Monday, August 20, 2018

Lake Pend Oreille! or The Importance of the Angle of Incidence



The water is blue, cold and clear, as pristine as the freshly fallen snow from which it once melted.  In places, the depth is over 1000 feet, and looking over the edge of the small tourist boat on which you are traveling, you could swear that you can see all the way to the bottom, though you understand that you cannot, but something is moving down there, something, and you believe that you can see it.  You mention it to your wife, who just shakes her head and smiles.  You do not mention it to anyone else, because you don't want to be laughed at and potentially sent to a psychiatric ward when the boat returns to dry land.  But the image will not depart.  Something was moving down there.  




BNSF stacks, with CSX power, are rolling southeast (railroad west) across Lake Pend Oreille in northern Idaho, with the Cabinet Mountains in the background.


Lake Pend Oreille (pronounced "ponderay") is one of the most beautiful spots in the beautiful Pacific Northwest.  Since I love to watch trains, it has the added bonus of containing a lengthy, open-span, railroad bridge that carries all traffic on the former Great Northern and Northern Pacific lines (now BNSF and Montana Rail Link) in what is called the "funnel" -- the single point where the two major northern transcontinental railroads came together in northern Idaho, thereby avoiding the rugged crossing of the Bitterroots that brought so much grief to the Milwaukee Road's Pacific Extension.  In this post, I want to show the beauty of the bridge and the surrounding landscape and also, perhaps, provide an answer to the question of what I thought I saw at the bottom of the lake.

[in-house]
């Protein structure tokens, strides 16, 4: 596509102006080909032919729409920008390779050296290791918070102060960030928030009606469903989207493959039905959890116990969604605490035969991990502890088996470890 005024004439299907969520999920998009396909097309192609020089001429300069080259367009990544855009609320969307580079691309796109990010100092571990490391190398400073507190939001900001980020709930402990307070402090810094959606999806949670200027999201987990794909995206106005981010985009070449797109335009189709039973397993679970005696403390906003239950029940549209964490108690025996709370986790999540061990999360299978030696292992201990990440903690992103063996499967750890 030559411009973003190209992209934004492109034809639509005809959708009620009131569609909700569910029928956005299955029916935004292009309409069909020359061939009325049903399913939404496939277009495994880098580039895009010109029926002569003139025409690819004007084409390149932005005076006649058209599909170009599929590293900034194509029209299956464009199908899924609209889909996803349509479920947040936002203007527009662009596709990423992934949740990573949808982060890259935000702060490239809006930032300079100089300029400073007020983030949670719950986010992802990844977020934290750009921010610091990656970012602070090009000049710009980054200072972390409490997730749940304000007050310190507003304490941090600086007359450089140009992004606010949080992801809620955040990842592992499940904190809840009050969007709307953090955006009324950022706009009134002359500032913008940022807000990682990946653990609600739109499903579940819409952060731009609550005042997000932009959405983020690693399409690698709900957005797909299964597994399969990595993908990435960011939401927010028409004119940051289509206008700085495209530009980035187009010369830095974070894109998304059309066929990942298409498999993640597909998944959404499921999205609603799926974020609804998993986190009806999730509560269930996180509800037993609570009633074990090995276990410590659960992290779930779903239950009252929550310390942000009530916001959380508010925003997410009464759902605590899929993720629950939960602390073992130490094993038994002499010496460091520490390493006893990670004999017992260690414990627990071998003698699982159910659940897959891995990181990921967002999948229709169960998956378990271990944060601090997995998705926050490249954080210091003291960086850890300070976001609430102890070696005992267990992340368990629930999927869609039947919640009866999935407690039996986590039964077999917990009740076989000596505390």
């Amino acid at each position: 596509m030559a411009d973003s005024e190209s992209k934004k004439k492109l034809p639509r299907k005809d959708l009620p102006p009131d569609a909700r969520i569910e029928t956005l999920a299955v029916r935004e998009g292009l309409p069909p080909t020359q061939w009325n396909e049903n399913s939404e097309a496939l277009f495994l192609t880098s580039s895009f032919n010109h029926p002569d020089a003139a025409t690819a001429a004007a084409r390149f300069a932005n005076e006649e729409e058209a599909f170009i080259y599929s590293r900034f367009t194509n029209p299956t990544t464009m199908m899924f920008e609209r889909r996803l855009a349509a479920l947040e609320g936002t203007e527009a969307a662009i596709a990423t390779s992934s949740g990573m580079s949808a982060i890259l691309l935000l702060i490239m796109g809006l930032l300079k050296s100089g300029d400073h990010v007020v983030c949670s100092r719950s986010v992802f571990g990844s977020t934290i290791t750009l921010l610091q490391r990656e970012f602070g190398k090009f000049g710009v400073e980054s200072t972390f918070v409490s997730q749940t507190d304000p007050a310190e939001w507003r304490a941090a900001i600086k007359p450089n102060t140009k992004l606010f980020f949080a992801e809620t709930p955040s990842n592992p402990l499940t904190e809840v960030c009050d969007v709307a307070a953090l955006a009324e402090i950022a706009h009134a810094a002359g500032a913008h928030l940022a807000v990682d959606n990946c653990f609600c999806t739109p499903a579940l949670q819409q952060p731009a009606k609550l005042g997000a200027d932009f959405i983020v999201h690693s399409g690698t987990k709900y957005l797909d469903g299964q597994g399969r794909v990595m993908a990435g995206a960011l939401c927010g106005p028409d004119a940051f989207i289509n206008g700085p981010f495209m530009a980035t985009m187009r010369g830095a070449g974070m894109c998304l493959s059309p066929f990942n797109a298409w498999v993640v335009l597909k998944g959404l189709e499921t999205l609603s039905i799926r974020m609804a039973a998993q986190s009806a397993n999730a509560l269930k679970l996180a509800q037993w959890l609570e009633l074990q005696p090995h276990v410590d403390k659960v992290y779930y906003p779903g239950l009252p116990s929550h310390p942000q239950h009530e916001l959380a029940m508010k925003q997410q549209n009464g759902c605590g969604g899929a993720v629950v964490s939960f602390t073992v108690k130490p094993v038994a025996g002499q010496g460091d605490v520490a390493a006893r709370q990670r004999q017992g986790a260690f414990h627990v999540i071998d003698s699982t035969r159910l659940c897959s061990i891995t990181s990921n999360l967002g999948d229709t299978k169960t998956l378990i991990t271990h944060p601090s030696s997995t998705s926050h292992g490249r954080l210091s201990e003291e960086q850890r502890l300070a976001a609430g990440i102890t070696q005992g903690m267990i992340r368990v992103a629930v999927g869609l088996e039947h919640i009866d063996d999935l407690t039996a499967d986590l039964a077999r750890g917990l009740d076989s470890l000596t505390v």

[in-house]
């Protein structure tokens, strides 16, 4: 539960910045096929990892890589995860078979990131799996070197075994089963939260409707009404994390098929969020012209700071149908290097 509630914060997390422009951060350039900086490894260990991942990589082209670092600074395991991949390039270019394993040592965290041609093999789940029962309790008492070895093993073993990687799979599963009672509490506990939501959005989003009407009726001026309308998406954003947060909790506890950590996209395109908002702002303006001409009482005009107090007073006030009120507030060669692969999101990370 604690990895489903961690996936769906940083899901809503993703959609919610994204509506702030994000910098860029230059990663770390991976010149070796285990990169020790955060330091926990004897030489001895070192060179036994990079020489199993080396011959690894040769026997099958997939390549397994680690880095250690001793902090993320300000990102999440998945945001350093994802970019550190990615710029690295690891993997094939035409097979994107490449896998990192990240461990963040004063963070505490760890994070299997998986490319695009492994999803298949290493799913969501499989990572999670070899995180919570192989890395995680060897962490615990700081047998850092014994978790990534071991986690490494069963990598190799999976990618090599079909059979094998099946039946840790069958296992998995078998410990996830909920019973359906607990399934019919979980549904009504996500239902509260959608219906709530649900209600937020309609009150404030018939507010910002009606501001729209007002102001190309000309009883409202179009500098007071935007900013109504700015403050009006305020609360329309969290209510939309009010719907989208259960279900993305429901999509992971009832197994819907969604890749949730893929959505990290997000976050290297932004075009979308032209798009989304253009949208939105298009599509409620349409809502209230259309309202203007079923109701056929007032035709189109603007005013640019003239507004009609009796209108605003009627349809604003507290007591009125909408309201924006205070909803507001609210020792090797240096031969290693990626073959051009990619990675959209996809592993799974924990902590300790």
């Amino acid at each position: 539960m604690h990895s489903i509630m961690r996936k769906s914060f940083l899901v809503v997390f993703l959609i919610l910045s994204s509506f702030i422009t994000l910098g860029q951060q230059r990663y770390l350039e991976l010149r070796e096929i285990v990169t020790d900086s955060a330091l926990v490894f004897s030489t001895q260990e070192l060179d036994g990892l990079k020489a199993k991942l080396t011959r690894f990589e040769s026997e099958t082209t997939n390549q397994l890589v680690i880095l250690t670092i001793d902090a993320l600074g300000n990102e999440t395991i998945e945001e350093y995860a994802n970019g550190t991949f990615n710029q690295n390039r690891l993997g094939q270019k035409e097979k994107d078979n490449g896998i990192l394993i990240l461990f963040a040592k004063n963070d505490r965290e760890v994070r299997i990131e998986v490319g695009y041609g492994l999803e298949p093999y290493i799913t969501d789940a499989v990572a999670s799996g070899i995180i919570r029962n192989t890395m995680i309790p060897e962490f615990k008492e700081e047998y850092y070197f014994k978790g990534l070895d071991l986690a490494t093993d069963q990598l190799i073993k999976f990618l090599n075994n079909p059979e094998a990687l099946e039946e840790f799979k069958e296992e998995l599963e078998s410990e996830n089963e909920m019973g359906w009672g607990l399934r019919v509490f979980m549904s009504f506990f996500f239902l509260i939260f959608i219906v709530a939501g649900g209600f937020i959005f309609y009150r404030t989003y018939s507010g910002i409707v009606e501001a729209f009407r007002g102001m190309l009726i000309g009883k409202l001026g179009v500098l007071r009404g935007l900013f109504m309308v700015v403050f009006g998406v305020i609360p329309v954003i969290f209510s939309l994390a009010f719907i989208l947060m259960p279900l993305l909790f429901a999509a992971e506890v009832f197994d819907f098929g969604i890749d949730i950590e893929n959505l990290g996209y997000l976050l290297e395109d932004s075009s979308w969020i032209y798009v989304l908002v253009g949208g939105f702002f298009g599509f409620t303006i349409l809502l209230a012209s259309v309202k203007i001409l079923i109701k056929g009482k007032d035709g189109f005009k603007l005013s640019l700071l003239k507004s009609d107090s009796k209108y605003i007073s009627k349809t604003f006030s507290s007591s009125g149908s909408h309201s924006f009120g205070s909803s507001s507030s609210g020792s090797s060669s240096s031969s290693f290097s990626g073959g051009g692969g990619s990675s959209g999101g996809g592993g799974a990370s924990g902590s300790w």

Eastbound Z-Train beginning the long crossing of Lake Pend Oreille.

On an early June morning in 2014, a westbound mixed freight is crossing Lake Pend Oreille.  The Selkirk Mountains rise in the background.


Lake Pend Oreille is the remnant of a gigantic lake of biblical proportions that flooded the Pacific Northwest repeatedly 15,000 to 20,000 years ago, forever changing the face of that country.  Today, it is the largest lake in Idaho and the 38th largest in the United States, with a surface of 148 square miles. Forty-three miles long and 1,150 feet deep in some regions, Lake Pend Oreille is the fifth-deepest in the nation, is fed by the Clark Fork and Pack Rivers and drains through the Pend Oreille River.  Like its more famous cousin in California, Lake Tahoe, this remote lake in northern Idaho has rivers flowing both into and out of it but never runs low of water because of the deep trench carved thousands of years ago by ancient glaciers.

During the Second World War, the south end of the Lake was a naval training ground and the largest settlement in the state. Built because of the Pearl Harbor attack, the training station is now a state park.  Lake Pend Oreille's Large Scale Vehicle Range is still used by the Navy's Acoustic Research Detachment for sonar testing with submarine prototypes. The significant depth of the lake gives acoustic properties similar to the open ocean.  
A westbound oil train enters the Funnel.

Eastbound grain (compass northwest) rolls slowly across the brilliant blue waters of Lake Pend Oreille -- June 2018.



"Pend Oreille" is a French phrase meaning "ear drop" or "ear pendant" and, as nearly as I can tell, was the name given by French traders to the Kalispel, a Native American tribe of the Pacific Northwest who wore large earrings made from shells.  "Kalispel," a native word, translates to "Camas People" and refers to the camas plant, which the natives ground for flour.  I believe that both names are used today for the tribe, which in the 18th century had an estimated population of about 1,600 and lived around the lake and river now bearing their name.